One word on crossing the finish line...


The milestone of running 10 km in less then 31 minutes means a lot to me. When I started running I was, in the words of my first coach, "A fat kid from Nova Scotia who walked onto the team." Running fast was not something that came easy. I have led a life less gay because of my love of running and my desire to run fast and to achieve my goals. I have trained consistently for eight years to get to the level I am now. I have skipped many parties and even friends weddings to travel to races and meets. I have left many vacations early to go to training camps and I have a very restricted social life to enable training at a level necessary to achieve my goals. When I crossed the finish line on Sunday all the sacrifice and hard work was worth it.

Now that I have had some time to think about the race I am still very satisfied with the race. I am also happy to beat some of Canada's best runners including Jerry Ziak, Mike booth and Ryan Day. I was within sight of Jamie Epp, Kris Swanson and Bomba which tells me that I have a good 20 seconds to drop over 10 km this year. It is still hard for me to believe how I ran, that I was ahead of approximately 57,000 people, that I ran sub 31. I can't believe I beat a couple of former National Champions and even out kicked one of them to the line. I also recognize that with more training and hard work I can still improve. I do not think I had a perfect race, it was a grind. The first km was the one that felt good, the rest were a struggle and I had a good head wind for the last 4 km. I am happy, but also happy to get back to the track and trails and get in some good quality training.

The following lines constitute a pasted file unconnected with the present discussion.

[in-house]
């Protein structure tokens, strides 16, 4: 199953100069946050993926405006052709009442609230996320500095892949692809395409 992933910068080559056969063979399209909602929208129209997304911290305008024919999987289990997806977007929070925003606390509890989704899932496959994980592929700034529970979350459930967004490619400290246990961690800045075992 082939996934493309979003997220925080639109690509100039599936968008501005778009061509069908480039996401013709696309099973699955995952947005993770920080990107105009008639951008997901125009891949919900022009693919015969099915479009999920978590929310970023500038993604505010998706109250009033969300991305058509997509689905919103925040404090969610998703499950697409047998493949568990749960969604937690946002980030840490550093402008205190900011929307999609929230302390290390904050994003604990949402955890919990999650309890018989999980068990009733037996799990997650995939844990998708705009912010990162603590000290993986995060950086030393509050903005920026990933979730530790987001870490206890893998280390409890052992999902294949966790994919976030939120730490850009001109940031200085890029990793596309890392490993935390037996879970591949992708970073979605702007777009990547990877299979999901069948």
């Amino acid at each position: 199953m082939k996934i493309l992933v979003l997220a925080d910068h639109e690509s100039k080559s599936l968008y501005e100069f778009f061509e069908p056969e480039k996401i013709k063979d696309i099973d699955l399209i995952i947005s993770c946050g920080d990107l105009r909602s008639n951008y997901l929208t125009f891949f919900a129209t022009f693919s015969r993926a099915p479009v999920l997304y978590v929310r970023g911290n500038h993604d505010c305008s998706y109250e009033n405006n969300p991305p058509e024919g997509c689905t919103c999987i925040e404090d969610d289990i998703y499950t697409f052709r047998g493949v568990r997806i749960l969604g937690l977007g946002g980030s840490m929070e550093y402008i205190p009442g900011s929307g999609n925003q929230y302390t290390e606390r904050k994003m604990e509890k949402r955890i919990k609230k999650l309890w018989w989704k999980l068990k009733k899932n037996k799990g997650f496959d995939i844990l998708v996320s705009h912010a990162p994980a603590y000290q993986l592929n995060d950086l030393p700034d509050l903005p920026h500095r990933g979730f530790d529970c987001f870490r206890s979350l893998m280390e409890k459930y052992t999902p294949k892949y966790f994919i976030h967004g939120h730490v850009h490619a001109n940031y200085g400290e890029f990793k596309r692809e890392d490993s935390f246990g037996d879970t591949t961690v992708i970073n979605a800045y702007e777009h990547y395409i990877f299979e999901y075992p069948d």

I had a couple of easy runs the past couple of days and even had a little injection of pace at the end of today's run, anything to get to the top of a hill first... For the next few weeks I am going to try and have a little more fun with running and recreating some type of social life. Above all else I want to enjoy training and remembering the feeling of crossing the finish line. It would also be nice to get back to gay land at some point and hit the club for a change of pace. It might be fun to slow things down for a change...

Happy Training!


  1. And the first comment bragging rights go to Mr K!!!!

    Nice run Jay. You're my new hero!! OK, you always were my hero, but now there's a reason for it.

  2. Hey my favorite gay, Nick, sent me to your site. I was engaged to a gay man. So I know all about you gays. Truly, I know gays MAY be marginalized by some people... but it is still a small part of who you are. Sometimes I think labeling someone as 'gay' is a stereotype on its own? You are life first and foremost, you are able and free. You are you, no matter what gender you prefer. And you run to fill your soul. So gay or not, keep running, keep living, and keep blogging your journey :)